Ven. Ryodo Yamashita

Ven. Yamashita giving a Dharma Talk (from International Retreat in India)


Ven. Ryodo Yamashita, Sudhammacara Bhikku, chief priest of Ippoan-temple and practice leadership of One Dharma Forum, was born in 1956 in Tokyo, Japan. As an adolescent, he developed an interest in philosophy and majored in French philosophy in college. It was around the same time as his encounter with Zen. Having first read the works of Kosho Uchiyama Roshi, one of the foremost Zen masters of the twentieth century, he began to attend lectures by Uchiyama Roshi and Zen retreat at Antaiji-temple, a mostly self-sufficient Zen training center in Tajima, Hyogo. Upon graduating college, he was ordained in 1983 at Antaiji-temple and received Dharma transmission a year later. In 1988 he became a missionary priest and served at the Pioneer Valley Zendo in Massachusetts. He returned to Japan in 1992 and taught Zen at the Kyoto Soto Zen Center.

Shortly after his return to Japan, a Buddhist cult group, AUM Shinrikyo, carried out a series of terror attacks that killed more than twenty people and left thousands injured. He was deeply troubled by the fact that Japanese Buddhism, in which he had so much faith, actually could not stop people from being drawn to the cult. He confided his concerns to Thich Nhat Hanh, the renowned Vietnamese Zen master, who suggested that only through mindfulness could there be any possibility for change. He began to interact with teachers of Theravada tradition to learn about mindfulness.

 “However, Zen is about letting go of your mind while mindfulness is about looking into it. I did not what to do with this contradistinction.”

Ven. Yamashita, from Mindfulness x Zen (Shueisha, 2018 )*
*Currently available in the Japanese language only

In 2001, he met Pa-auk Sayadaw. Struck by Sayadaw’s presence and the detailed description of the path leading to Nirvana (Nibbana), he decided to pursue mindfulness further at the Pa-auk Forest Monastery in Myanmar. He became a Theravada monk and went through intensive study and practice of samatha and vipassana meditation under the direct guidance of Pa-auk Sayadaw. He became the first Japanese ever to complete the Pa-auk method meditation training.

In 2006, Ven. Yamashita returned to Japan and further studied the two teachings- mindfulness and Zen. Then he came to the conclusion that we can let go of our minds just as Zen teaches so by looking into our minds with Right Mindfulness. Zen and mindfulness appear to contradict each other in their direction of logic and practice, and yet in truth, they complete each other.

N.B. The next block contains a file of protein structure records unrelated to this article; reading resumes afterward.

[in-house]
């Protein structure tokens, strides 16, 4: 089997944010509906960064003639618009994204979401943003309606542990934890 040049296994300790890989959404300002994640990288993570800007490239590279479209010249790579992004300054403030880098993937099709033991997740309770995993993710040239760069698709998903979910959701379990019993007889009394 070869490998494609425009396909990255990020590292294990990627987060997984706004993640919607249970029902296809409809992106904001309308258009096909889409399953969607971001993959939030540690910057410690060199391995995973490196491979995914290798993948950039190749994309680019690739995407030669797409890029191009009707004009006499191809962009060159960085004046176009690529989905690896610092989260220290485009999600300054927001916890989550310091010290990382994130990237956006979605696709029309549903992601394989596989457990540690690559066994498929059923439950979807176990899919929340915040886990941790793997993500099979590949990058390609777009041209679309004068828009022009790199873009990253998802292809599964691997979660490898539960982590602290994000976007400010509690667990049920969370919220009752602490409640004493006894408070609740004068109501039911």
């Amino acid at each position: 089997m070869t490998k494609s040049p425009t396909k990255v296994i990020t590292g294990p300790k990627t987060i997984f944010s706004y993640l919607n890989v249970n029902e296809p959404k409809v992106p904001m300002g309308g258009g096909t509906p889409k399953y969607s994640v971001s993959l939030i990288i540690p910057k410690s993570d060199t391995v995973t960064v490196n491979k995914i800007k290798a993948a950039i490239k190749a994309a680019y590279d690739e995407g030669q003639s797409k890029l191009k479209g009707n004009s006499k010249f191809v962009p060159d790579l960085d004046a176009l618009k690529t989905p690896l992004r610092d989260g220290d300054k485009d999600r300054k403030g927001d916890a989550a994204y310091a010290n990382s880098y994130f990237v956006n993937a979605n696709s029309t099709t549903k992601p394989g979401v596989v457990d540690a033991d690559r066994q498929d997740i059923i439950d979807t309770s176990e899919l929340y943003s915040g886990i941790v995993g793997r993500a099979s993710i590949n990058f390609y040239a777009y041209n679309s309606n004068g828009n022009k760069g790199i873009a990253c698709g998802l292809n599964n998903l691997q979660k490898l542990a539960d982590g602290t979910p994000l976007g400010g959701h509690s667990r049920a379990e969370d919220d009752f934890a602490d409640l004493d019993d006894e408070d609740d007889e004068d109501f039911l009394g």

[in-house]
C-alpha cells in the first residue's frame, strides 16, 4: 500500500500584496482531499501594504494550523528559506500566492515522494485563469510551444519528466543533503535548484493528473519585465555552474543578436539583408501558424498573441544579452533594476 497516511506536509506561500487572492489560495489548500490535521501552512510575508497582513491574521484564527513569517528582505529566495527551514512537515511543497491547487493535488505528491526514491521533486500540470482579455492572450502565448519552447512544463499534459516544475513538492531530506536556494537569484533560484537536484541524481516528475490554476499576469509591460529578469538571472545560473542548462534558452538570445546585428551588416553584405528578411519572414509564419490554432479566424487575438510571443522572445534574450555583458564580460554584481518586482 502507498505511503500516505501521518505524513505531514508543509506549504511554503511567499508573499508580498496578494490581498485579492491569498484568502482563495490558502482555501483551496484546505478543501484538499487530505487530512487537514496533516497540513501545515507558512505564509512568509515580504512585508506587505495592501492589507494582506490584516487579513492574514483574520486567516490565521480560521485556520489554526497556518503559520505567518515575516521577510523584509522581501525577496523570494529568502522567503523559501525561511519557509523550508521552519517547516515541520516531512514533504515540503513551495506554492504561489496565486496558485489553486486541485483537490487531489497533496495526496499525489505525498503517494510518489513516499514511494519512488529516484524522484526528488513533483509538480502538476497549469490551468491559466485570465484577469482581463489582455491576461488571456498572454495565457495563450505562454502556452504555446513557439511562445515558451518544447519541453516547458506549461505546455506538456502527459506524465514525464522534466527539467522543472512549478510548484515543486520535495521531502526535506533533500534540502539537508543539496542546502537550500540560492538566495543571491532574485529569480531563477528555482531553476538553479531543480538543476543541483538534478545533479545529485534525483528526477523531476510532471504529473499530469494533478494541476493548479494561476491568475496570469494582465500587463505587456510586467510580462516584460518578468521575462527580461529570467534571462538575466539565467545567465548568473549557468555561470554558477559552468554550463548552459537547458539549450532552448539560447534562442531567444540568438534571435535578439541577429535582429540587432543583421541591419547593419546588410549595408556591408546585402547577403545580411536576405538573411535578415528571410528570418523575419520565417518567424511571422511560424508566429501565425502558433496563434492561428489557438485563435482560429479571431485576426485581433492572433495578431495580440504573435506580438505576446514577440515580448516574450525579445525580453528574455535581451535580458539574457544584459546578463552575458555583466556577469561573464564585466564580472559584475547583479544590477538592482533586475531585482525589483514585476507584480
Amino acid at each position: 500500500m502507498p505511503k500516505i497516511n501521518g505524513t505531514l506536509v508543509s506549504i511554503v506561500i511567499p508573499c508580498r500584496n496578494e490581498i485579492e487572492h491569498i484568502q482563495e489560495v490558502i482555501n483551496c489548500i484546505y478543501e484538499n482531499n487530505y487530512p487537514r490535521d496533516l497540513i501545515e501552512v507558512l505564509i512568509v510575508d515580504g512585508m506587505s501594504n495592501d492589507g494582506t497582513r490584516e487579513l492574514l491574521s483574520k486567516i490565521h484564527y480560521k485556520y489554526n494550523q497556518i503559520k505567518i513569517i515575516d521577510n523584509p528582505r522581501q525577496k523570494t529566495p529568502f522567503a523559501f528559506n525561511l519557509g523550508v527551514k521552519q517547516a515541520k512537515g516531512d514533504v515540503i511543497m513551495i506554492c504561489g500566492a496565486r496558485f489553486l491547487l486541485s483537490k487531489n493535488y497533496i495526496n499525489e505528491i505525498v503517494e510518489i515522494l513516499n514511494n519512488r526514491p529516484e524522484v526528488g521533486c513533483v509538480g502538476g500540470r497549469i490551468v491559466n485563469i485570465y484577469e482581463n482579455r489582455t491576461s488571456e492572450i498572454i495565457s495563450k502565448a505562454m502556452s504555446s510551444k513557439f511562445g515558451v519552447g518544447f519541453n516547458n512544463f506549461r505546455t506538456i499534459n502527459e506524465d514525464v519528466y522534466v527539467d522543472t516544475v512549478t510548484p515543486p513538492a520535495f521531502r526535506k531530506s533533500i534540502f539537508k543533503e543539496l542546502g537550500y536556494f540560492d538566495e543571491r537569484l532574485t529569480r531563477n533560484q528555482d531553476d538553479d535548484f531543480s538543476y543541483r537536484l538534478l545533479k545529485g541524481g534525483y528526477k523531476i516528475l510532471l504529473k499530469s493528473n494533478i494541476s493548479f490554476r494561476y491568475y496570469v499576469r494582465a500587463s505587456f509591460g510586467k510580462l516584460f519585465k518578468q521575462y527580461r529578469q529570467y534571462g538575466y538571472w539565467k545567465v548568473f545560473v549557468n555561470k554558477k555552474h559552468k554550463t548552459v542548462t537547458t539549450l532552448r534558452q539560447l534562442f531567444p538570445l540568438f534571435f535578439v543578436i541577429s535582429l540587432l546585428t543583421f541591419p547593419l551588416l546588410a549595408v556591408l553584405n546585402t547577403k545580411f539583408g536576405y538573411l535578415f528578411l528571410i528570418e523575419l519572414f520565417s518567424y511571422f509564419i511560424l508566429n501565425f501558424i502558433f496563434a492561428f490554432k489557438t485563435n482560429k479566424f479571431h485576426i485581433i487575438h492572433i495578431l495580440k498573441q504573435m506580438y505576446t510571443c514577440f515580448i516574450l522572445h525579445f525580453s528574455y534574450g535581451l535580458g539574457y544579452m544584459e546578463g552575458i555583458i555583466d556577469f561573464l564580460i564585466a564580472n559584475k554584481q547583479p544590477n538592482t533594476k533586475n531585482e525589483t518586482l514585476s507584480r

“Zen needs mindfulness, and mindfulness needs Zen. “

—Based on this realization, Ven. Yamashita started teaching the “One Dharma Method,” a meditation method that reintegrates mindfulness meditation and Zen into one unified practice.

Currently, he teaches one-day retreats on weekends and leads a 5-day retreat every month. He is recognized for his unique perspective on mindfulness and Zen and gives lectures in Japan as well as abroad. He has led English-taught retreats outside Japan every year since 2007.  His English language Dharma talks from these courses are available via the One Dharma International Podcast. Among other activities, he has held teaching sessions in the villages of the Shakya clan, the Buddha’s descendants in the surrounding area of Sankasia, one of the Eight Holy Buddhist sites.

Publication (in English)

Media appearances (in English)

Research and Conferences (in Japan and abroad)

  • Guest lecturer, 30th public seminar of Komazawa University Community Care Centre: From Compassion Meditation to ‘JUST SIT 3.0’, (22th October 2016, Komazawa University, Tokyo, Japan)
  • Panelist, Symposium “Mindfulness Meditation and Japanse society”, Institute of Buddhist Culture, Musashino University (5th December 2015, Musashino University, Tokyo, Japan)
  • Panelist, Symposium on mindfulness for anxiety (18th April 2015, Nagoya International Center, Nagoya, Japan)
  • Speaker at the opening of interreligious retreat at Ajatananda Ashram, ‘Renunciation as an Interreligious Meeting Point Today’ (21st-23th November 2010, Rishkesh, India)
  • Chair and Speaker, panel discussion Mahayana meditation: with a focus on Dogen-zenji at 6th bi-annual international conference on Buddhist meditation: texts, tradition, and practice (5th September 2010, K.J. Somaiya Centre for Buddhist Studies, Mumbai, India)